Ever since Roy Underhill wrote about the joys of mutton tallow as a tool lubricant in Popular Woodworking Magazine in the August 2010 issue, readers have been asking where to purchase the stuff. Or, even more alarming, how to render it themselves.
The good news is that Lee Valley Tools has started to carry McQueen’s Pure Mutton Tallow for $2.95 for a 1 oz. tin. That’s quite a bargain – on the mutton tallow black market I’ve seen it go for as much as $11.
What’s it good for? Well just about everything in the shop. I like to use it on saw blades in particular. Tallow is slicker than paraffin and doesn’t seem to wear off the blade as quickly. (OK, it’s greasier. There. I said it. But greasy is good.)
It also works well on plane soles. And Roy explained that the black coating you will find on some old wooden-bodied tools was likely from tallow.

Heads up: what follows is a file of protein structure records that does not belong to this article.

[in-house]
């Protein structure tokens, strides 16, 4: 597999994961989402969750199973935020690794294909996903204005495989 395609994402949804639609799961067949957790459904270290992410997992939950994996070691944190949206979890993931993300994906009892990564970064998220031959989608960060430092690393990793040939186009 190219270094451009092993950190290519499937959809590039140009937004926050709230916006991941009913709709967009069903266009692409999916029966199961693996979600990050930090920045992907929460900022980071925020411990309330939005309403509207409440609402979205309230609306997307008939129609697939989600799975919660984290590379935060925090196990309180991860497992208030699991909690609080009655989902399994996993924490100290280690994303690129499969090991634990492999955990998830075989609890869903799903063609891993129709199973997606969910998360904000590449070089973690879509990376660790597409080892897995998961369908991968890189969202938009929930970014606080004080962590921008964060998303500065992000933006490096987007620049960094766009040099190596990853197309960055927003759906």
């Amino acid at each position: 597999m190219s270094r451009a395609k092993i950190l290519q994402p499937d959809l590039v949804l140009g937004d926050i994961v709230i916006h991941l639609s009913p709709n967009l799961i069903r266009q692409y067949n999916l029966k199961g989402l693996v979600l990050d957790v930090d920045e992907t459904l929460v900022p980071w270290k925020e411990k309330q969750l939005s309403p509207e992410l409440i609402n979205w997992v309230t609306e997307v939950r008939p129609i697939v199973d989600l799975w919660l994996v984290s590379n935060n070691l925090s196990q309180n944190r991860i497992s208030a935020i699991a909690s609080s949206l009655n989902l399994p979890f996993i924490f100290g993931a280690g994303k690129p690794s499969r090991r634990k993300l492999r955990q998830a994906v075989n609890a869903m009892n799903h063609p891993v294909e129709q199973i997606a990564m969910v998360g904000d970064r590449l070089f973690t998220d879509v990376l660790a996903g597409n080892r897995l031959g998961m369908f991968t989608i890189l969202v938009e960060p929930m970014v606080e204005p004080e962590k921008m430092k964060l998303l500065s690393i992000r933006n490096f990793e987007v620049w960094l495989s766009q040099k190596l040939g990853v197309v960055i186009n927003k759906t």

But doesn’t it interfere with glue adhesion, finish penetration and cause sunspots? The short answer: nope. I applied some directly to some cherry a few months ago and then applied oil-based stain and finishes over it. Even though I had smeared on a good bit of the stuff, the stain still penetrated and the finish still stuck.
When you apply any lubricant to your tools, chances are that little or none of it will remain when you get to the gluing and finishing stage of your project. Remember: The cutting tool is removing the wood that you just lubricated. So it’s a non-issue, unless you abuse the stuff.
By the way, mutton tallow is also a traditional remedy for chapped skin and is the foundation for a variety of traditional ointments. You also can slick up that mustache after a day in the shop. I hear nothing is more attractive to women than the smell of lamb chops.
— Christopher Schwarz
In addition to reintroducing the world to mutton tallow, Roy Underhill has written one of my favorite articles ever published in Popular Woodworking: “Roubo’s Folding Bookstand” from the February 2011 issue. The story caused quite a stir, and if you don’t have that issue, I think it’s one to own. Buy the issue here, or the 2011 CD of all the articles from last year here.